On August 28, 2008 the Bureau of Economic Analysis [BEA] released two very widely followed and important reports. Both are backward looking and detail national macro conditions and corporate profits. Gross Domestic Product and Corporate Profits Second Quarter 2008 (Preliminary) are the reports in question. Markets have surged on the good headline news regarding 2Q2008 GDP growth. Indeed the 3.3% reported growth was well ahead of expectations- mine included. The upward revision from the advance estimate was also huge, going from 1.9% to 3.3%. This is an increase of 73%- not too shabby. Of course there was that second report as well, you know corporate profits. There are even a few folks who believe that corporate profits have some relation to where share prices ought to be.
On that first report on GDP, the sources of the quarter over quarter growth are a little troubling. About 90% of the quarterly growth came from falling imports and rising exports. All measures are in falling dollars and rising foreign currencies converted to the dollar. Thus, a very large share of the good news boils down to our declining greenbacks- during the second quarter- and the newfound poverty of American consumers. What do I mean? Our smashed dollar makes our goods cheaper- more exports- and theirs more expensive-fewer imports. Our smashed consumers are buying less- falling imports. More than a little of yesterday's celebration is excitement over our weak currency- which has been strengthening- and our broke consumers- 70% of the US GDP. Export driven GDP gain is ominous given increasing fear of a Euro Zone slowdown and further difficulties in Japan. Import reduction and export growth may not be helped by the recent strengthening of the dollar?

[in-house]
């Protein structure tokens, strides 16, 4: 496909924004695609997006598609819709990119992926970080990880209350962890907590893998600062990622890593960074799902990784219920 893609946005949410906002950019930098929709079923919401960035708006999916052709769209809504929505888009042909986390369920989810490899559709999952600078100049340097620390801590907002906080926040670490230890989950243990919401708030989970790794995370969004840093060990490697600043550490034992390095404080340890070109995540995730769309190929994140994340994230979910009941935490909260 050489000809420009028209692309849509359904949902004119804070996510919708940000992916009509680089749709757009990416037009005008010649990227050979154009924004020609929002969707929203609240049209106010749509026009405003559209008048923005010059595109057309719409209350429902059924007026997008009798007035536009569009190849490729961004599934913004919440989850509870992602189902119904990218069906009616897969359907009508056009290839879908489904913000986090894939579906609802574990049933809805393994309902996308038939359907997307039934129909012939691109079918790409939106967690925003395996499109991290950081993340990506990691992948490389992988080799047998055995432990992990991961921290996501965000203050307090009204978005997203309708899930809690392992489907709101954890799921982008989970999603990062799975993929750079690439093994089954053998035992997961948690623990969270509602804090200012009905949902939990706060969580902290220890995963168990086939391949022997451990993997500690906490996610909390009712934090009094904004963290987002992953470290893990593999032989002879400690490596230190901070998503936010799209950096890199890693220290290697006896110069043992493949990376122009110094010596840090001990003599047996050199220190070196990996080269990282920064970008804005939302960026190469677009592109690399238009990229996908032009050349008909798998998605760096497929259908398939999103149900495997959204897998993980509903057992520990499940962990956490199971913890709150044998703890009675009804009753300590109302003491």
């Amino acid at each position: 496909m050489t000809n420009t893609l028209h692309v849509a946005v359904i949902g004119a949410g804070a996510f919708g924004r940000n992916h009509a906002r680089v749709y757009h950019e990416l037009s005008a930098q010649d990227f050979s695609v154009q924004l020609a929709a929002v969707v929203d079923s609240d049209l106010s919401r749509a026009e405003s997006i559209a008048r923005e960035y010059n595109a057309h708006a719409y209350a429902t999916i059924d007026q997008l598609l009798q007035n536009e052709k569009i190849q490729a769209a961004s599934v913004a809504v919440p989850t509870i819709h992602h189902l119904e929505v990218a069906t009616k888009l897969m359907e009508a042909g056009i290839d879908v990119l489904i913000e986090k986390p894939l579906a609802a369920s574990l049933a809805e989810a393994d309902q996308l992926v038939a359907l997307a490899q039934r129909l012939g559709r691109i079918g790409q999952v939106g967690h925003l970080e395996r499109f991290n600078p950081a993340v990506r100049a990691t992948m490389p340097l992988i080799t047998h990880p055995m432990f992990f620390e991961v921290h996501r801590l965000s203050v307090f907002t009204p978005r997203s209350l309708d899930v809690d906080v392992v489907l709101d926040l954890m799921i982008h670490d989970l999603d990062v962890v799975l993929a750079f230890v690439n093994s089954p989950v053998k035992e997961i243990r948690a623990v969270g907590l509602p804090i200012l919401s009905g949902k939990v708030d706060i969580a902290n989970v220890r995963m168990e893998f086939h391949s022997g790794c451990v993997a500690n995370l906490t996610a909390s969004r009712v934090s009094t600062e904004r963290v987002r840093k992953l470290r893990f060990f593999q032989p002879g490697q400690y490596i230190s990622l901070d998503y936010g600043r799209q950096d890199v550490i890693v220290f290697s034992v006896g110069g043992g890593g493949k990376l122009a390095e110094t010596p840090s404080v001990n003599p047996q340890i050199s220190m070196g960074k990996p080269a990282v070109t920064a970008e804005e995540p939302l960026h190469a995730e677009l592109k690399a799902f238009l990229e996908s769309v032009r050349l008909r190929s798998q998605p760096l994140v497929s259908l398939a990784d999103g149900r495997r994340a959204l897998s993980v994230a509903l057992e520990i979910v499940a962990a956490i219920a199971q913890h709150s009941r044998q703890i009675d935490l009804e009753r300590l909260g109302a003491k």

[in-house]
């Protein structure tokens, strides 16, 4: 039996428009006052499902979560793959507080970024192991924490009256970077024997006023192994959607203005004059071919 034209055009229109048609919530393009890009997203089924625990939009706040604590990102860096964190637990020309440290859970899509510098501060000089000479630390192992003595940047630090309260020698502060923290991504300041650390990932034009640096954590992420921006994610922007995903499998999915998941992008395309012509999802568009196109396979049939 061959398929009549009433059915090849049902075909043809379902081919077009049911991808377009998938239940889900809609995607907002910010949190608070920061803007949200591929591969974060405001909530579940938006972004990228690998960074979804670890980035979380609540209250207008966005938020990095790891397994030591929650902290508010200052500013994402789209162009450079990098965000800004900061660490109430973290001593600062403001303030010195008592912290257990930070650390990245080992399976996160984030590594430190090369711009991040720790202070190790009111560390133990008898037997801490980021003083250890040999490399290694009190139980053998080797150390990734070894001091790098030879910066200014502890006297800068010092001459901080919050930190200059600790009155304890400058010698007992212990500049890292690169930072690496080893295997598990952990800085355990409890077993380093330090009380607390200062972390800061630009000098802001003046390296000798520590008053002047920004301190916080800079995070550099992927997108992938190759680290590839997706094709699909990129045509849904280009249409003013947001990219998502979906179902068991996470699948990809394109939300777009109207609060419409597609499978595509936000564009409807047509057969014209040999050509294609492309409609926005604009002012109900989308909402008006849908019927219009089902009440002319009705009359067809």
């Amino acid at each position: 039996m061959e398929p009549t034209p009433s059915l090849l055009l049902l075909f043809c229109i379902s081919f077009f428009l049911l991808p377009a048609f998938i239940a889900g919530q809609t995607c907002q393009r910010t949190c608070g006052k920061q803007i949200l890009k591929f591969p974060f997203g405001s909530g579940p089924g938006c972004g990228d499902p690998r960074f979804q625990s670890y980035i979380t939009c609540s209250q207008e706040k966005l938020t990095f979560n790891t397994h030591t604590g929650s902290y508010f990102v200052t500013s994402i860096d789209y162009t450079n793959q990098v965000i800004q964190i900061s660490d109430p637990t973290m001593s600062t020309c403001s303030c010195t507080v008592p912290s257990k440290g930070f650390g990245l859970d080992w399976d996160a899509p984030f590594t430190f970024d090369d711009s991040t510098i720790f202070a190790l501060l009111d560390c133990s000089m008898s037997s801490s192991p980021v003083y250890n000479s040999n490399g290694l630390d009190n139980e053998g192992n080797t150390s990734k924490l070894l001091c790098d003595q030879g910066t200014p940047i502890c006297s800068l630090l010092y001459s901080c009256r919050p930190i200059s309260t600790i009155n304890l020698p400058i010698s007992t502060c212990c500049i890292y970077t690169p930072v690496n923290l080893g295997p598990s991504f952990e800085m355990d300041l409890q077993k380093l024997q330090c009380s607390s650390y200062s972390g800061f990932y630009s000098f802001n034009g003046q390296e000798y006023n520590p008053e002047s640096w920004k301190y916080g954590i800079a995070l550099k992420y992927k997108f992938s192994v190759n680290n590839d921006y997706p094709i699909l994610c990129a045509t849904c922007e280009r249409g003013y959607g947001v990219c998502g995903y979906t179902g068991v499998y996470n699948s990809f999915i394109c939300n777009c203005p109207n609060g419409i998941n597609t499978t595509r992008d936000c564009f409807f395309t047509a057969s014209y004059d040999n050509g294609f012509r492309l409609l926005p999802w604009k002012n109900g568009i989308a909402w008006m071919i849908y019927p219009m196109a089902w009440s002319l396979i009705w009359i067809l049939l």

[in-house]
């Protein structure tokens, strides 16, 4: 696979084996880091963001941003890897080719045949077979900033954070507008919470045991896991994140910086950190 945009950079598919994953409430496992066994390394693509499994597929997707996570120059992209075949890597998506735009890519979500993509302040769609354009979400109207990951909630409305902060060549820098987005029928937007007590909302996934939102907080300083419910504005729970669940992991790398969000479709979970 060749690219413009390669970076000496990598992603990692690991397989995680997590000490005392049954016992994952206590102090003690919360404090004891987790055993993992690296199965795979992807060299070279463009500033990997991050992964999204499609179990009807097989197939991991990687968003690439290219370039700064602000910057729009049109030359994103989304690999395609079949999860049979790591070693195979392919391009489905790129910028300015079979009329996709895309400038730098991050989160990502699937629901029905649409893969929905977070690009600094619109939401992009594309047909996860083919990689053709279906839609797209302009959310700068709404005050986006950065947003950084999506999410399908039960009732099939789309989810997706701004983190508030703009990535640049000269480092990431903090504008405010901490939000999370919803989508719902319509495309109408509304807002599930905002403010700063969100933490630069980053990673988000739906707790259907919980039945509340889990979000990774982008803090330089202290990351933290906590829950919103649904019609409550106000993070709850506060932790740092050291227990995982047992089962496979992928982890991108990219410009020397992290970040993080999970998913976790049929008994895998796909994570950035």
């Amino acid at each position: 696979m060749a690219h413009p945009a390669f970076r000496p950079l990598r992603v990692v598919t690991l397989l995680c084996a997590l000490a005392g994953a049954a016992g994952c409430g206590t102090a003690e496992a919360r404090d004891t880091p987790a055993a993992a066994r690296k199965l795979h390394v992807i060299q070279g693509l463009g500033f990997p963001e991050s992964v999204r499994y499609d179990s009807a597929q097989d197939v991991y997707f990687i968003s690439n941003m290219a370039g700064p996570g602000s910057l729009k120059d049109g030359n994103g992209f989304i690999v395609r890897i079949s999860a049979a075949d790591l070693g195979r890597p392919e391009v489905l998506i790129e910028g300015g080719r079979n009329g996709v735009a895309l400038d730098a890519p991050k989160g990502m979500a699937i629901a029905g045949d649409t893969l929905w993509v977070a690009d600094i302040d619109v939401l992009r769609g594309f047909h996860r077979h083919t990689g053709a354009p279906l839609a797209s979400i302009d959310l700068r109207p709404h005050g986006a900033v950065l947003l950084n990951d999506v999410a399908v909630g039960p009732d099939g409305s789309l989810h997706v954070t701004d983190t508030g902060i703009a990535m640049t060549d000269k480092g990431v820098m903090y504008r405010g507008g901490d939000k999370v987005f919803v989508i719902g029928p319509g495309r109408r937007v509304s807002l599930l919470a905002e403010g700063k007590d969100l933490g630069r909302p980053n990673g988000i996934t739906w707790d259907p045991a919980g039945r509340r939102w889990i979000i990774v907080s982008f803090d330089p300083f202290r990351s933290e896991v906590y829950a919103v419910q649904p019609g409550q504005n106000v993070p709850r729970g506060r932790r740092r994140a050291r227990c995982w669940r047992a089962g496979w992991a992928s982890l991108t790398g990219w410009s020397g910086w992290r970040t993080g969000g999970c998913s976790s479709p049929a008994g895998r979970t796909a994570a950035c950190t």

Real exports of goods and services increased 13.2 percent in the second quarter, compared with an increase of 5.1 percent in the first. Real imports of goods and services decreased 7.6 percent, compared with a decrease of 0.8 percent.
Beyond celebrating tax rebate checks, local and state government spending, our tanking currency and the poverty of our citizens, there is little to be happy about in the GDP number other than the great headline. The other report from yesterday sheds more and different light on the present situation for assets. Why? Well the corporate profits report speaks to the earnings, growth, dividends and health of the firms who issue and report numbers. Humor me as I assume this is of some passing import to asset valuation and trajectory.
Profits from current production (corporate profits with inventory valuation and capital consumption adjustments) decreased $37.8 billion in the second quarter, compared with a decrease of $17.6 billion in the first quarter. Current-production cash flow (net cash flow with inventory valuation and capital consumption adjustments) -- the internal funds available to corporations for investment -- decreased $41.3 billion in the second quarter, in contrast to an increase of $10.1 billion in the first.
Thus, the BEA measure of corporate profits was less robust than the surging GDP headlines might suggest. The relatively weak performance of broadly measured corporate profits indicates the economic weakness many fear. Ironically, the same report banishing recession concerns across trading floors and around water coolers contains warning level indicators about corporate profit and cash flow.
While the GDP revisions are positive, the corporate profit news is not. In addition, the large role for falling dollars has reversed - at least over recent weeks. The pain in consumer wallets looks likely to increase- now that the tax rebates are behind us. Thus, we must conclude that the sources of the growth are fleeting or disturbing. Meanwhile, the last quarter showed accelerating weakness in corporate earnings- particularly non-financials.
It is hard not to think that yesterday's rally has its eyes off the target?